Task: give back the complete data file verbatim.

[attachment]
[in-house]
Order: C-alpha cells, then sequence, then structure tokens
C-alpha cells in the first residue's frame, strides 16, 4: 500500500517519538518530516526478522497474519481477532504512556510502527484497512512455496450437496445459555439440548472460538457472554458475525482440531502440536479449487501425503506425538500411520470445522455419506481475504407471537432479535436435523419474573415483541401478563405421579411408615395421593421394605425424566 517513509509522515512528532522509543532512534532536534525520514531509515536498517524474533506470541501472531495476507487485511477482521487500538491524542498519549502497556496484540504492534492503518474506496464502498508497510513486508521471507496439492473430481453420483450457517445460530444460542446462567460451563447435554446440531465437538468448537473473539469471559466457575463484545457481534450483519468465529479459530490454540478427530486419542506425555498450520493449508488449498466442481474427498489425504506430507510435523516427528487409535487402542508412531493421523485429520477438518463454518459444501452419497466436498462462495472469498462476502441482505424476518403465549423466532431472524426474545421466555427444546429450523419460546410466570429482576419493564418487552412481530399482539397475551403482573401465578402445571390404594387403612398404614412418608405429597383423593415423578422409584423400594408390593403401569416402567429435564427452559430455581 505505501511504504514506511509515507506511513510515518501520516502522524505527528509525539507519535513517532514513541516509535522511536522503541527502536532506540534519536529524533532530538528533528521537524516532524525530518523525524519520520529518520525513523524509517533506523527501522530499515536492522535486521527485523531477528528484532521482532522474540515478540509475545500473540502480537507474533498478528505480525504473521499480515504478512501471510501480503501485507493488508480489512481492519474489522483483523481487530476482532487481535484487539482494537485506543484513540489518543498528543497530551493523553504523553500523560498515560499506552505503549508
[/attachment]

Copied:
[in-house]
Order: C-alpha cells, then sequence, then structure tokens
C-alpha cells in the first residue's frame, strides 16, 4: 500500500517519538518530516526478522497474519481477532504512556510502527484497512512455496450437496445459555439440548472460538457472554458475525482440531502440536479449487501425503506425538500411520470445522455419506481475504407471537432479535436435523419474573415483541401478563405421579411408615395421593421394605425424566 517513509509522515512528532522509543532512534532536534525520514531509515536498517524474533506470541501472531495476507487485511477482521487500538491524542498519549502497556496484540504492534492503518474506496464502498508497510513486508521471507496439492473430481453420483450457517445460530444460542446462567460451563447435554446440531465437538468448537473473539469471559466457575463484545457481534450483519468465529479459530490454540478427530486419542506425555498450520493449508488449498466442481474427498489425504506430507510435523516427528487409535487402542508412531493421523485429520477438518463454518459444501452419497466436498462462495472469498462476502441482505424476518403465549423466532431472524426474545421466555427444546429450523419460546410466570429482576419493564418487552412481530399482539397475551403482573401465578402445571390404594387403612398404614412418608405429597383423593415423578422409584423400594408390593403401569416402567429435564427452559430455581 505505501511504504514506511509515507506511513510515518501520516502522524505527528509525539507519535513517532514513541516509535522511536522503541527502536532506540534519536529524533532530538528533528521537524516532524525530518523525524519520520529518520525513523524509517533506523527501522530499515536492522535486521527485523531477528528484532521482532522474540515478540509475545500473540502480537507474533498478528505480525504473521499480515504478512501471510501480503501485507493488508480489512481492519474489522483483523481487530476482532487481535484487539482494537485506543484513540489518543498528543497530551493523553504523553500523560498515560499506552505503549508